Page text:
We often hear there are 80 or 100 million gun owners in the United States. Some estimates say there are as many individual guns as there are people. Naturally, all these guns and all these gun owners do not fit into one single group. So, to simplify matters here's what I've come up with.
First we divide the group called "gun owners" into two smaller groups. Let's call them the "good guys" and the "bad guys." Immediately our first problem arises. How do we qualify them? A generally accepted rule of measurement is, since we all believe in the presumption of innocence, felony convictions. Anyone with a felony conviction who owns a gun is one of the "bad guys." Let's throw in those convicted of misdemeanor domestic violence and those who've been adjudicated mentally ill. I realize the definition of that last one needs some fine tuning, but for argument's sake, let's say those are the folks who make up the group called "bad guys."
Everybody else who owns a gun is in the other group. They're all "good guys." Do you see the problem already? They include all the folks with clean records who buy guns for criminals and gun traffickers. They're called straw purchasers. Some do an occasional deal to make a couple bucks on the side; others are professionals and in many states they can safely buy ten or twenty guns at a time with no questions asked. Until they're caught, they belong to the group called "good guys."
Also in that group are many criminals and gang members who've yet to experience their first arrest and conviction. As they do, they slide from the one group to the other, but at any given time the group called "good guys" contains many of them. That's the price we pay for that extremely important presumption of innocence.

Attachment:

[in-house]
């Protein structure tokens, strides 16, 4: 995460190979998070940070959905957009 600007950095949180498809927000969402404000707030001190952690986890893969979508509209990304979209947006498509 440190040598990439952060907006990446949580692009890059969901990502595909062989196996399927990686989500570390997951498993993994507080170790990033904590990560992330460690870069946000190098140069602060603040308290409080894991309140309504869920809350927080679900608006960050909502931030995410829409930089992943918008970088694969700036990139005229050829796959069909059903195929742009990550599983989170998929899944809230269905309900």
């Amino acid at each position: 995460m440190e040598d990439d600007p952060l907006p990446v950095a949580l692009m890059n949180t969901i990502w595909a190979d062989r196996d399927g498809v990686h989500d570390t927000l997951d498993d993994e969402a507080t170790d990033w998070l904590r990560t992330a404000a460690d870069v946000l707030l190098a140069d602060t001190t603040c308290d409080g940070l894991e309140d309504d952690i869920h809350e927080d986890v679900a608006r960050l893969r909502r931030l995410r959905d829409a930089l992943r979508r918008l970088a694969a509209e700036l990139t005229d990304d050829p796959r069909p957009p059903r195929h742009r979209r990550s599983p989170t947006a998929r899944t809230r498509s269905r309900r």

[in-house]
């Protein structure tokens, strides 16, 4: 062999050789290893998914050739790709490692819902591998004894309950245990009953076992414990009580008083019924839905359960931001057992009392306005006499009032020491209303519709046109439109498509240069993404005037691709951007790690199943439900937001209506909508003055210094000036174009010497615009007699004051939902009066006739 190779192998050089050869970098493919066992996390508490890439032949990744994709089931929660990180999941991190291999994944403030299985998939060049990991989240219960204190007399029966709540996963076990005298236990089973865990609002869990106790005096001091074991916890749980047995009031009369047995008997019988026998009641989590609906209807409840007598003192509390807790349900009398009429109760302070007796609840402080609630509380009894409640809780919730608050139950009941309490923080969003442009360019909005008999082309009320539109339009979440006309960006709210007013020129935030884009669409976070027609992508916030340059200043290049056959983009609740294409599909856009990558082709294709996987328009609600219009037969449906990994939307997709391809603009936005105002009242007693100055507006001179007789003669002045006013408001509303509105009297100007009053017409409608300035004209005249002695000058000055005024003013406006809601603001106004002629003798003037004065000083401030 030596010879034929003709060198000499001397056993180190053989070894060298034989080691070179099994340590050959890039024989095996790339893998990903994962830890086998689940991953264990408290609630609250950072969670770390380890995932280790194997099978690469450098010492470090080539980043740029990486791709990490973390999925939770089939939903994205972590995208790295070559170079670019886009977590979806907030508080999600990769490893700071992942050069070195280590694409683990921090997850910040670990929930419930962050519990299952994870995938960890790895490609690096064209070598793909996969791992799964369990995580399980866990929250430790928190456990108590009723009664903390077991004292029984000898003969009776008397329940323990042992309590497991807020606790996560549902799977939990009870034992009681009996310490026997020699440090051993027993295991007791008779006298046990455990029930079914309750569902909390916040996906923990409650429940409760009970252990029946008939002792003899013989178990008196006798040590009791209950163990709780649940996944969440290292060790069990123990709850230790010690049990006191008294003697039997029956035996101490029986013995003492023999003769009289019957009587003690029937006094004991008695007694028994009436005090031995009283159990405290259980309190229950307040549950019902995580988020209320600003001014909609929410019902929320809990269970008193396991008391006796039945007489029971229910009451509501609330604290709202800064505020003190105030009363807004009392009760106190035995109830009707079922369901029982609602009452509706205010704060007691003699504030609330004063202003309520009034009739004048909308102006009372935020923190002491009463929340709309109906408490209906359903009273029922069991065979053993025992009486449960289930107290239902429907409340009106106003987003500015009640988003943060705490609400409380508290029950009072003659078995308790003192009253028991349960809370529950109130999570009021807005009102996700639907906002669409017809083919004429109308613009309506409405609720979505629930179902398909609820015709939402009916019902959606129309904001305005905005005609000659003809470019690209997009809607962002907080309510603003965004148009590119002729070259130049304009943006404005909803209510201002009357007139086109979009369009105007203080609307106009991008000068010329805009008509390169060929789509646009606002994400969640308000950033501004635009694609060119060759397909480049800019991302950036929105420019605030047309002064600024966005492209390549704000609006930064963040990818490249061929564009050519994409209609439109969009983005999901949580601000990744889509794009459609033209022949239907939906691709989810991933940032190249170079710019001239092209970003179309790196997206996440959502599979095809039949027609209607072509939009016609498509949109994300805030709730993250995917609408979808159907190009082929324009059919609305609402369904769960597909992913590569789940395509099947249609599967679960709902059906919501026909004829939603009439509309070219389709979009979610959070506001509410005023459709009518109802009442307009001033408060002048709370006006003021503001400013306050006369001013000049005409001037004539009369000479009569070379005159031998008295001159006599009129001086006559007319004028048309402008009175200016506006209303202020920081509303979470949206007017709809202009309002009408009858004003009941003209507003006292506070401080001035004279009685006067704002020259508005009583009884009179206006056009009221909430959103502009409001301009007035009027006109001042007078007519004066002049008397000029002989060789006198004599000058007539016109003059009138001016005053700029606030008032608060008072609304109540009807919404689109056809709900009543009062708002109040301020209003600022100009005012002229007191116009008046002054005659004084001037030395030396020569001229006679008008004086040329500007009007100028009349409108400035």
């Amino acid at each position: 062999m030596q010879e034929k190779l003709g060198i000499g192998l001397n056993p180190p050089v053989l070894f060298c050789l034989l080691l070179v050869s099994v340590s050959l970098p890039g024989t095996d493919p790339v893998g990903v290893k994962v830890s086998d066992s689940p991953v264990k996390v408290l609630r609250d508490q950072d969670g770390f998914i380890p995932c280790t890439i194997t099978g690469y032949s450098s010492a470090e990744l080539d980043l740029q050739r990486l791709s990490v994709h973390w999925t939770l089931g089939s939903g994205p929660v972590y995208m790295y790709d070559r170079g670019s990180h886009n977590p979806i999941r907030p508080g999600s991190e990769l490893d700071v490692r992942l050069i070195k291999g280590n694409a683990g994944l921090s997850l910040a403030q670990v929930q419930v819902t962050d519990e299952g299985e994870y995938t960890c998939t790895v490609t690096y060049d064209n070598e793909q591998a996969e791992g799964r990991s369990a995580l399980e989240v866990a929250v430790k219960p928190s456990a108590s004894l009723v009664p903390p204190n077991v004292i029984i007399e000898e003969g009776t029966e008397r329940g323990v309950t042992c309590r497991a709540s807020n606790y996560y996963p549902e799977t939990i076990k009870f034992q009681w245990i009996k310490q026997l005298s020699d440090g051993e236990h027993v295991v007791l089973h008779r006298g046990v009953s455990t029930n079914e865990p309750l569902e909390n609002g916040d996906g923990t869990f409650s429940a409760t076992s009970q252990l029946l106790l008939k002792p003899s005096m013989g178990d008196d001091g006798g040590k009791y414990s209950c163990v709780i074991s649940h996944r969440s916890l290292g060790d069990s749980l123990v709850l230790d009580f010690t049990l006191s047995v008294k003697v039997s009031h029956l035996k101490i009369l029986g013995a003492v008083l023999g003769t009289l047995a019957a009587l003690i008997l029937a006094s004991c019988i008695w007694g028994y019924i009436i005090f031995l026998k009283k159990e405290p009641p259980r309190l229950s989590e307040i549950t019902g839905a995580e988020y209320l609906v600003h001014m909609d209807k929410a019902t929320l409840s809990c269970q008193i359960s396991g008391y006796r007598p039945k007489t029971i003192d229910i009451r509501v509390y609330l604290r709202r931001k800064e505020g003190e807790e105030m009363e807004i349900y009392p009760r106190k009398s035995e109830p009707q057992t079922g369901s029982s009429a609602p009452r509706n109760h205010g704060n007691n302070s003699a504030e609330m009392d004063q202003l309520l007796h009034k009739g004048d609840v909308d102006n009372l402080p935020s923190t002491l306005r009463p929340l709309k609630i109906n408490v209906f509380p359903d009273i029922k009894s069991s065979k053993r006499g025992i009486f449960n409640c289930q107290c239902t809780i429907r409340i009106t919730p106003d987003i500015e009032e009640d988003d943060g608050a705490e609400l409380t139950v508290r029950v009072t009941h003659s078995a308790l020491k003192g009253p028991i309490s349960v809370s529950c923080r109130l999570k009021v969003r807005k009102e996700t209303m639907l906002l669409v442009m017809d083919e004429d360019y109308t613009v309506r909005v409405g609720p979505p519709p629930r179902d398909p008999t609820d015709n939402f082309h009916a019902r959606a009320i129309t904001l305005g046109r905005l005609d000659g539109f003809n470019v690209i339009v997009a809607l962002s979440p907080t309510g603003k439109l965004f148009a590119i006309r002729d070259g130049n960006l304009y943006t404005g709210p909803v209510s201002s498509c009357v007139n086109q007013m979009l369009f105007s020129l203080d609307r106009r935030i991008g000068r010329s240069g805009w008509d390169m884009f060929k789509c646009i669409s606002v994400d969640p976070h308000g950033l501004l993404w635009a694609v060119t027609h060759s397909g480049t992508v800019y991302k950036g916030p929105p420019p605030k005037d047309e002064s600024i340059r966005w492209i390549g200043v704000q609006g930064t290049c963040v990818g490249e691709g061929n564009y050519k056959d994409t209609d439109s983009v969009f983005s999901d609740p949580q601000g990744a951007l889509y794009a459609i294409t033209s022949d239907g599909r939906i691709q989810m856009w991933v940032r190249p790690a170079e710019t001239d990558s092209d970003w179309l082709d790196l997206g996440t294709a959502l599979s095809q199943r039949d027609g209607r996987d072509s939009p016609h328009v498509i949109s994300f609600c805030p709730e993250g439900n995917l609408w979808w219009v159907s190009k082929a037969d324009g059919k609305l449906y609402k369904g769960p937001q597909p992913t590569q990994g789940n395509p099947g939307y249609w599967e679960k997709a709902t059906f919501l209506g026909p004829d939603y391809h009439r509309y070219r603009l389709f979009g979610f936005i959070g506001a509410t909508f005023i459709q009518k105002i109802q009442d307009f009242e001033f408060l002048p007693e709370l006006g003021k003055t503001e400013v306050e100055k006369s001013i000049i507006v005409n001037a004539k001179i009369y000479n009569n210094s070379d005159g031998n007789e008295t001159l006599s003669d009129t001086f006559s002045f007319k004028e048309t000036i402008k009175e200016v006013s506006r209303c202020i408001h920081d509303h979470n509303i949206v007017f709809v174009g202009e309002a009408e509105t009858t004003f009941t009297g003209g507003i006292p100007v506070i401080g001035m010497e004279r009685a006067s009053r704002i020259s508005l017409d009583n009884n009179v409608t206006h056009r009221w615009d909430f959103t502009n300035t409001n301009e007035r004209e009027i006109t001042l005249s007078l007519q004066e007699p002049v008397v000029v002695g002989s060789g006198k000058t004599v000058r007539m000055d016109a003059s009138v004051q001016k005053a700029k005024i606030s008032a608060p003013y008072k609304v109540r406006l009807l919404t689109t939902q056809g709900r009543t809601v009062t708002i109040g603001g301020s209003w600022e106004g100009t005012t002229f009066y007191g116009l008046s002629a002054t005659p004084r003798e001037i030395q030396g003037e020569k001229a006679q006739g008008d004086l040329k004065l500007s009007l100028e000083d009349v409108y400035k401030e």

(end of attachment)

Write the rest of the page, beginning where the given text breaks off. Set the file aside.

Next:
The straw purchasers and criminals who somehow have maintained a clean record are what I call "hidden criminals." No one knows what percentage of the "good guys" is made up of "hidden criminals."
Additionally there are all the types I outlined in The Famous 10%, the bad drinkers, those who abuse prescription medication, the rageaholics, etc. All these and more belong to the "good guys."
The final type of gun owner who makes up the "good guy" group is the responsible one. He not only has a clean record but is intelligent enough and sober enough and safety conscious enough to pose no threat to anyone. He is the responsible one. Guns in the home are properly stored. He trains regularly. He keeps on top of the laws so as to be always in compliance. With him, safety comes first, always.
The problem is that he is in the minority. The group called "good guys" is too heavily populated with hidden criminals and 10%ers. The solution is simple, in a phrase, gun control laws.
The gun-rights crowd is wont to clamor that we have so many laws already on the books, adding to them won't help. That's nonsense. What we have on the books is a mish-mash of easily circumvented laws. What we need is a federally issued set of simple but comprehensive gun control laws. Straw purchasing could be eliminated, theft could be greatly diminished and many of the unfit characters, the "hidden criminals" could be identified and disarmed.
The most amazing thing is the responsible gun owners among the "good guys" fight tooth and nail against any additional regulations. Taking their marching orders from the NRA and the gun manufacturers, they refuse to budge on any of the most common-sense issues raised by the gun control folks.
I'm optimistic that eventually reason will prevail. As tragedy after tragedy is daily reported in the main stream, rather than becoming inured and desensitized, people will begin to see that gun availability to unfit people is something we can and must address.
What's your opinion? Please leave a comment.